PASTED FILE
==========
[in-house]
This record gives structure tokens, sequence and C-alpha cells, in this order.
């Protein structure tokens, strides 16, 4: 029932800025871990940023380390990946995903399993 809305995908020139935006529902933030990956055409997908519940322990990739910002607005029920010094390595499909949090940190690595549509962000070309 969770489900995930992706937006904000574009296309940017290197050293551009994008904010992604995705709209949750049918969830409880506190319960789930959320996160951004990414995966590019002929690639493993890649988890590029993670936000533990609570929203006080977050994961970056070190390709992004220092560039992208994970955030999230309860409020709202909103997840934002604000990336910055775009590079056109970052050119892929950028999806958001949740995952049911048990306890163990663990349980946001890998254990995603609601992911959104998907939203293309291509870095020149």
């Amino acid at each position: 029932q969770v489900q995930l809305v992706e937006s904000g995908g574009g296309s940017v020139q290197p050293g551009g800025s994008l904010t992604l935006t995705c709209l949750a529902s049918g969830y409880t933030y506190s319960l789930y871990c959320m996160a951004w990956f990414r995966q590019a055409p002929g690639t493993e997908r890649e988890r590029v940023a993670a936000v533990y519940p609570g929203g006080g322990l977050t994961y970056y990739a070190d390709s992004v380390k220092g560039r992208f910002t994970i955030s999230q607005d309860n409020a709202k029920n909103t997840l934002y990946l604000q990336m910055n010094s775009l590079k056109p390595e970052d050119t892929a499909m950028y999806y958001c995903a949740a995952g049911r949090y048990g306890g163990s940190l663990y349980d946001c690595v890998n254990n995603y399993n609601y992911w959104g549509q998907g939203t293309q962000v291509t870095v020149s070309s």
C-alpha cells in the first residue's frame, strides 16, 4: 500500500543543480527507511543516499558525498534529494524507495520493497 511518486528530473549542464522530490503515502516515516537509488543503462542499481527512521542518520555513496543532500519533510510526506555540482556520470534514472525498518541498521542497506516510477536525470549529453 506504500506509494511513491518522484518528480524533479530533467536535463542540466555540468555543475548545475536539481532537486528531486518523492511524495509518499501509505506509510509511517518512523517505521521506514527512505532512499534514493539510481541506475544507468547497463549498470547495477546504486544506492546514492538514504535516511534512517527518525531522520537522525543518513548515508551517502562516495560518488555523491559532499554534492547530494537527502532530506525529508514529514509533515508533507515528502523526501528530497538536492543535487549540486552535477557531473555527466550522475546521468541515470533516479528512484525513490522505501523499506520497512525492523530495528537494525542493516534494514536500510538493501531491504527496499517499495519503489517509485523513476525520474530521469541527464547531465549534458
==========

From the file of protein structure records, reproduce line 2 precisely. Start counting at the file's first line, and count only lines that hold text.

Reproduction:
This record gives structure tokens, sequence and C-alpha cells, in this order.